Advanced

Delivery of care to diabetic patients with foot ulcers in daily practice: results of the Eurodiale Study, a prospective cohort study

Prompers, L; Huijberts, M; Apelqvist, Jan LU ; Jude, E; Piaggesi, A; Bakker, K; Edmonds, M; Holstein, P; Jirkovska, A and Mauricio, D, et al. (2008) In Diabetic Medicine 25(6). p.700-707
Abstract
Aims To determine current management and to identify patient-related factors and barriers that influence management strategies in diabetic foot disease. Methods The Eurodiale Study is a prospective cohort study of 1232 consecutive individuals presenting with a new diabetic foot ulcer in 14 centres across Europe. We determined the use of management strategies: referral, use of offloading, vascular imaging and revascularization. Results Twenty-seven percent of the patients had been treated for > 3 months before referral to a foot clinic. This varied considerably between countries (6-55%). At study entry, 77% of the patients had no or inadequate offloading. During follow-up, casting was used in 35% (0-68%) of the plantar fore- or midfoot... (More)
Aims To determine current management and to identify patient-related factors and barriers that influence management strategies in diabetic foot disease. Methods The Eurodiale Study is a prospective cohort study of 1232 consecutive individuals presenting with a new diabetic foot ulcer in 14 centres across Europe. We determined the use of management strategies: referral, use of offloading, vascular imaging and revascularization. Results Twenty-seven percent of the patients had been treated for > 3 months before referral to a foot clinic. This varied considerably between countries (6-55%). At study entry, 77% of the patients had no or inadequate offloading. During follow-up, casting was used in 35% (0-68%) of the plantar fore- or midfoot ulcers. Predictors of use of casting were male gender, large ulcer size and being employed. Vascular imaging was performed in 56% (14-86%) of patients with severe limb ischaemia; revascularization was performed in 43%. Predictors of use of vascular imaging were the presence of infection and ischaemic rest pain. Conclusion Treatment of many patients is not in line with current guidelines and there are large differences between countries and centres. Our data suggest that current guidelines are too general and that healthcare organizational barriers and personal beliefs result in underuse of recommended therapies. Action should be undertaken to overcome these barriers and to guarantee the delivery of optimal care for the many individuals with diabetic foot disease. (Less)
Please use this url to cite or link to this publication:
author
, et al. (More)
(Less)
organization
publishing date
type
Contribution to journal
publication status
published
subject
keywords
infection, diabetic foot, PAD, deliver of care
in
Diabetic Medicine
volume
25
issue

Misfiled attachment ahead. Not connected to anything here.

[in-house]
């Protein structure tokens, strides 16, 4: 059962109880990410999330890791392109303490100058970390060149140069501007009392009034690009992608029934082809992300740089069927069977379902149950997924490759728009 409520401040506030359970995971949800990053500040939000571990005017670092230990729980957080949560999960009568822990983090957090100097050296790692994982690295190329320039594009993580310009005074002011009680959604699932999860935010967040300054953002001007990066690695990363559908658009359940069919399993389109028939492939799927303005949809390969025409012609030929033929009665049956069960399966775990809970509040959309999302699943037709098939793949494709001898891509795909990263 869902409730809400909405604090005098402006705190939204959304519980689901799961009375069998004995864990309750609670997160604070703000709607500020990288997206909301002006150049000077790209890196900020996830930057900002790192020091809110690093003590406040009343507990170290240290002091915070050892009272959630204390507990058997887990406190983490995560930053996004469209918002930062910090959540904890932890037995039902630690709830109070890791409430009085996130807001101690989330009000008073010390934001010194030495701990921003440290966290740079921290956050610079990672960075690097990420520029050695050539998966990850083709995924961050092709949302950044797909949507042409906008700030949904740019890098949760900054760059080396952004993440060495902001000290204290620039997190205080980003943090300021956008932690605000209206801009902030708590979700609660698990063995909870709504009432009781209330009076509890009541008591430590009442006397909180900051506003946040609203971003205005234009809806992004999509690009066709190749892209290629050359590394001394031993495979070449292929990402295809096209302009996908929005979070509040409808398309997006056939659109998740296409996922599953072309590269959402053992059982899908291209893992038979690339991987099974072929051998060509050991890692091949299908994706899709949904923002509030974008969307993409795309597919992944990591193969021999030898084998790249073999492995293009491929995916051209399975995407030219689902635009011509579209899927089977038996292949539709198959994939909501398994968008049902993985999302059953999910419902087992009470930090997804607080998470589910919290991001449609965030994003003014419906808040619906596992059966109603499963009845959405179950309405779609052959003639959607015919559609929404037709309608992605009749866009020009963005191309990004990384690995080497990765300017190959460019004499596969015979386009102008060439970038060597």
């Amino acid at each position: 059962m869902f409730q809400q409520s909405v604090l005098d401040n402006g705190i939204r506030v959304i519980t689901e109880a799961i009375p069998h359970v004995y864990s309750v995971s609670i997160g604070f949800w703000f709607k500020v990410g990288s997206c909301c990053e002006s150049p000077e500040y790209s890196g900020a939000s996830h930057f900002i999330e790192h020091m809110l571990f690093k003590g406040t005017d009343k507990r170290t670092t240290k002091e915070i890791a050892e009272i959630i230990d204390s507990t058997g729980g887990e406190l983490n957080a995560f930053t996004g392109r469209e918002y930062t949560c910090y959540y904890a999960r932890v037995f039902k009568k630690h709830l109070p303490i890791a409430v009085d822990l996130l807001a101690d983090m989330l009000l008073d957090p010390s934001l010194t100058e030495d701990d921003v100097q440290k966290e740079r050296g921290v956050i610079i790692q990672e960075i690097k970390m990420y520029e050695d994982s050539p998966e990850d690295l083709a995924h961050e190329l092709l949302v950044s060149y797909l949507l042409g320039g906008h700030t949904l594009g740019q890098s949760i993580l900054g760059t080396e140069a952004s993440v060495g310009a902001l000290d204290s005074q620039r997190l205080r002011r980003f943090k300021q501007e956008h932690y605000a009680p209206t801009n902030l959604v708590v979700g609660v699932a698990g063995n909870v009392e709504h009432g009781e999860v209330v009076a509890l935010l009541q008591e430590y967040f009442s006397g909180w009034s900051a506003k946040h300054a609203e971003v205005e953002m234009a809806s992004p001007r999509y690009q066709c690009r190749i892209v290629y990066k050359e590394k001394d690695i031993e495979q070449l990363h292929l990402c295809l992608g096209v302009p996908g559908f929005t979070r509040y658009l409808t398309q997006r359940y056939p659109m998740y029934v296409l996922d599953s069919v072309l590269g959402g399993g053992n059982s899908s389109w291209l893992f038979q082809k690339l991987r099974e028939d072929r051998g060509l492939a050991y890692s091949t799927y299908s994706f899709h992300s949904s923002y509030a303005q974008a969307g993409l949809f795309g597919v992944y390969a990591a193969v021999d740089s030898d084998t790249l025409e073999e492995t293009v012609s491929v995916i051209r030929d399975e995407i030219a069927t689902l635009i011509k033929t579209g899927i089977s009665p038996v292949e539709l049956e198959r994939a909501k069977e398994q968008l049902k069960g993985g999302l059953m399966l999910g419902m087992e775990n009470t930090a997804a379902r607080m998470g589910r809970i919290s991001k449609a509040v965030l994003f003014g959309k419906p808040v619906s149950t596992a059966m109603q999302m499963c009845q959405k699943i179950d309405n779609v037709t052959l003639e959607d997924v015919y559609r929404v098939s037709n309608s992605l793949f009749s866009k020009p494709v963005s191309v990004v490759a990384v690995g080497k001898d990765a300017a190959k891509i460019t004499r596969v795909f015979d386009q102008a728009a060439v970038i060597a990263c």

6
pages
700 - 707
publisher
Wiley-Blackwell
external identifiers
  • wos:000256376400010
  • scopus:44649084923
ISSN
1464-5491
DOI
10.1111/j.1464-5491.2008.02445.x
language
English
LU publication?
yes
id
5248f307-c007-4e7b-8482-37ef4c506ac0 (old id 1201335)
date added to LUP
2008-09-15 09:54:43
date last changed
2017-07-02 03:48:39
@article{5248f307-c007-4e7b-8482-37ef4c506ac0,
  abstract     = {Aims To determine current management and to identify patient-related factors and barriers that influence management strategies in diabetic foot disease. Methods The Eurodiale Study is a prospective cohort study of 1232 consecutive individuals presenting with a new diabetic foot ulcer in 14 centres across Europe. We determined the use of management strategies: referral, use of offloading, vascular imaging and revascularization. Results Twenty-seven percent of the patients had been treated for > 3 months before referral to a foot clinic. This varied considerably between countries (6-55%). At study entry, 77% of the patients had no or inadequate offloading. During follow-up, casting was used in 35% (0-68%) of the plantar fore- or midfoot ulcers. Predictors of use of casting were male gender, large ulcer size and being employed. Vascular imaging was performed in 56% (14-86%) of patients with severe limb ischaemia; revascularization was performed in 43%. Predictors of use of vascular imaging were the presence of infection and ischaemic rest pain. Conclusion Treatment of many patients is not in line with current guidelines and there are large differences between countries and centres. Our data suggest that current guidelines are too general and that healthcare organizational barriers and personal beliefs result in underuse of recommended therapies. Action should be undertaken to overcome these barriers and to guarantee the delivery of optimal care for the many individuals with diabetic foot disease.},
  author       = {Prompers, L and Huijberts, M and Apelqvist, Jan and Jude, E and Piaggesi, A and Bakker, K and Edmonds, M and Holstein, P and Jirkovska, A and Mauricio, D and Tennvall, G R and Reike, H and Spraul, M and Uccioli, L and Urbancic, V and Van Acker, K and Van Baal, J and Van Merode, F and Schaper, N},
  issn         = {1464-5491},
  keyword      = {infection,diabetic foot,PAD,deliver of care},
  language     = {eng},
  number       = {6},
  pages        = {700--707},
  publisher    = {Wiley-Blackwell},
  series       = {Diabetic Medicine},
  title        = {Delivery of care to diabetic patients with foot ulcers in daily practice: results of the Eurodiale Study, a prospective cohort study},
  url          = {http://dx.doi.org/10.1111/j.1464-5491.2008.02445.x},
  volume       = {25},
  year         = {2008},
}